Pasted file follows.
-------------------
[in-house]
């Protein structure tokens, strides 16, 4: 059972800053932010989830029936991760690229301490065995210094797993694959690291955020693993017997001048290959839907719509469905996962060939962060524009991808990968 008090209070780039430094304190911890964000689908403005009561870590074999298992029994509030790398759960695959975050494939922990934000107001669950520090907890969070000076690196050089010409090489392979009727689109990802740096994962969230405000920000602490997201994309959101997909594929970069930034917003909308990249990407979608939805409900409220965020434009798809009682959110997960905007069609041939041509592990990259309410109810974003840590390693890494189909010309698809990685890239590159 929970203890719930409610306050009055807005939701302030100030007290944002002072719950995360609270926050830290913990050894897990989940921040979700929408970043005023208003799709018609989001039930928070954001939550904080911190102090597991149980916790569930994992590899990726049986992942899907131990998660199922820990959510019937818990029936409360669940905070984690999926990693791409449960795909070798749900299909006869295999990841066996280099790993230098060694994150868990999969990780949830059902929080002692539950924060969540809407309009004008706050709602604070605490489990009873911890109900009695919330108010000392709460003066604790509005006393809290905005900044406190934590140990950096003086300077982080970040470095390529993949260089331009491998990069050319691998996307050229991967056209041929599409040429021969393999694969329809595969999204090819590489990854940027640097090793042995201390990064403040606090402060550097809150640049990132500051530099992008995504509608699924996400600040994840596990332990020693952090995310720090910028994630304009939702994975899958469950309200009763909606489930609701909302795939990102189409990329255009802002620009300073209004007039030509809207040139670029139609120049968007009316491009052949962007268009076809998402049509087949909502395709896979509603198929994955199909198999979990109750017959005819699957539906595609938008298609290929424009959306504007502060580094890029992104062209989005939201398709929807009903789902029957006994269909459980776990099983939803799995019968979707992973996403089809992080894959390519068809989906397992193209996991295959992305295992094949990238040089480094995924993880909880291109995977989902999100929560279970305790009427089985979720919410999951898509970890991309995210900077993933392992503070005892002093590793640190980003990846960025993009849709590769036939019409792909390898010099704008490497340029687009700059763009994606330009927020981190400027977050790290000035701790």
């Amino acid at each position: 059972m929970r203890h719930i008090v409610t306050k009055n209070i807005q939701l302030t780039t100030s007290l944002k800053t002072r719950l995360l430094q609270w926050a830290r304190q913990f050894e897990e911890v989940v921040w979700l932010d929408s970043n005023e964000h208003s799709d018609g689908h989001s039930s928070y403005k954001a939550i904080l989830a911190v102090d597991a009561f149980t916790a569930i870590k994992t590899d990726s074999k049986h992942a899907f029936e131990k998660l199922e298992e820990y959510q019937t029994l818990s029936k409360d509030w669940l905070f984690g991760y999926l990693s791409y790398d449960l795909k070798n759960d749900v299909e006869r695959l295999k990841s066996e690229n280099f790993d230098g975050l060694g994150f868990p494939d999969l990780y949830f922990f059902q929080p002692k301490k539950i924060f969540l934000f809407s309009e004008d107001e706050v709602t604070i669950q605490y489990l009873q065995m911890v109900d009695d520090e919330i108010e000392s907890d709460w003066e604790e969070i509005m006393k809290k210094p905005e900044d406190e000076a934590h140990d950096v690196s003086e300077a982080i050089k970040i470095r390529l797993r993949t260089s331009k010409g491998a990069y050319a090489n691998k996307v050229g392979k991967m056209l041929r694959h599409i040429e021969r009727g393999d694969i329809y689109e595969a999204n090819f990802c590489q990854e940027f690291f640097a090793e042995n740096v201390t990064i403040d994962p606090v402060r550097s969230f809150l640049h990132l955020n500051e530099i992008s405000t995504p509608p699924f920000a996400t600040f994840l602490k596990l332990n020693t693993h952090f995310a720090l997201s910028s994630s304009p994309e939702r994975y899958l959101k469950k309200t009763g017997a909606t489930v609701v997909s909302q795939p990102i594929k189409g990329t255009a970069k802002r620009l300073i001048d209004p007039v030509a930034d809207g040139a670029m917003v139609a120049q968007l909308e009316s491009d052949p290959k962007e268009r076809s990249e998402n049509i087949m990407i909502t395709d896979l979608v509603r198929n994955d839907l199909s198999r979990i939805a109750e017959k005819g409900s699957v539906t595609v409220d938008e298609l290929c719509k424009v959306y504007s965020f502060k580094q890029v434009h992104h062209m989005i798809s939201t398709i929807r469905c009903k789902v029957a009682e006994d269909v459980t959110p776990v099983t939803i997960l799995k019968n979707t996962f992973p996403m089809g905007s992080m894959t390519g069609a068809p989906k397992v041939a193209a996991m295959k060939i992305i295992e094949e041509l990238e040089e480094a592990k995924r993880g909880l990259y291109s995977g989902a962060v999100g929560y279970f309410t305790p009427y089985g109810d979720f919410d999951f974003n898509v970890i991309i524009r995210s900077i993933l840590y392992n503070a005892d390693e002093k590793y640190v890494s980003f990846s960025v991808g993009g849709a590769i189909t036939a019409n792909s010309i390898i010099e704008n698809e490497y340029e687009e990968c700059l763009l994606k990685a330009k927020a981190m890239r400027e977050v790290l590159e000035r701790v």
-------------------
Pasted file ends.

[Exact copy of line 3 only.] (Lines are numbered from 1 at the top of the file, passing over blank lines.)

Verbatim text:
């Amino acid at each position: 059972m929970r203890h719930i008090v409610t306050k009055n209070i807005q939701l302030t780039t100030s007290l944002k800053t002072r719950l995360l430094q609270w926050a830290r304190q913990f050894e897990e911890v989940v921040w979700l932010d929408s970043n005023e964000h208003s799709d018609g689908h989001s039930s928070y403005k954001a939550i904080l989830a911190v102090d597991a009561f149980t916790a569930i870590k994992t590899d990726s074999k049986h992942a899907f029936e131990k998660l199922e298992e820990y959510q019937t029994l818990s029936k409360d509030w669940l905070f984690g991760y999926l990693s791409y790398d449960l795909k070798n759960d749900v299909e006869r695959l295999k990841s066996e690229n280099f790993d230098g975050l060694g994150f868990p494939d999969l990780y949830f922990f059902q929080p002692k301490k539950i924060f969540l934000f809407s309009e004008d107001e706050v709602t604070i669950q605490y489990l009873q065995m911890v109900d009695d520090e919330i108010e000392s907890d709460w003066e604790e969070i509005m006393k809290k210094p905005e900044d406190e000076a934590h140990d950096v690196s003086e300077a982080i050089k970040i470095r390529l797993r993949t260089s331009k010409g491998a990069y050319a090489n691998k996307v050229g392979k991967m056209l041929r694959h599409i040429e021969r009727g393999d694969i329809y689109e595969a999204n090819f990802c590489q990854e940027f690291f640097a090793e042995n740096v201390t990064i403040d994962p606090v402060r550097s969230f809150l640049h990132l955020n500051e530099i992008s405000t995504p509608p699924f920000a996400t600040f994840l602490k596990l332990n020693t693993h952090f995310a720090l997201s910028s994630s304009p994309e939702r994975y899958l959101k469950k309200t009763g017997a909606t489930v609701v997909s909302q795939p990102i594929k189409g990329t255009a970069k802002r620009l300073i001048d209004p007039v030509a930034d809207g040139a670029m917003v139609a120049q968007l909308e009316s491009d052949p290959k962007e268009r076809s990249e998402n049509i087949m990407i909502t395709d896979l979608v509603r198929n994955d839907l199909s198999r979990i939805a109750e017959k005819g409900s699957v539906t595609v409220d938008e298609l290929c719509k424009v959306y504007s965020f502060k580094q890029v434009h992104h062209m989005i798809s939201t398709i929807r469905c009903k789902v029957a009682e006994d269909v459980t959110p776990v099983t939803i997960l799995k019968n979707t996962f992973p996403m089809g905007s992080m894959t390519g069609a068809p989906k397992v041939a193209a996991m295959k060939i992305i295992e094949e041509l990238e040089e480094a592990k995924r993880g909880l990259y291109s995977g989902a962060v999100g929560y279970f309410t305790p009427y089985g109810d979720f919410d999951f974003n898509v970890i991309i524009r995210s900077i993933l840590y392992n503070a005892d390693e002093k590793y640190v890494s980003f990846s960025v991808g993009g849709a590769i189909t036939a019409n792909s010309i390898i010099e704008n698809e490497y340029e687009e990968c700059l763009l994606k990685a330009k927020a981190m890239r400027e977050v790290l590159e000035r701790v």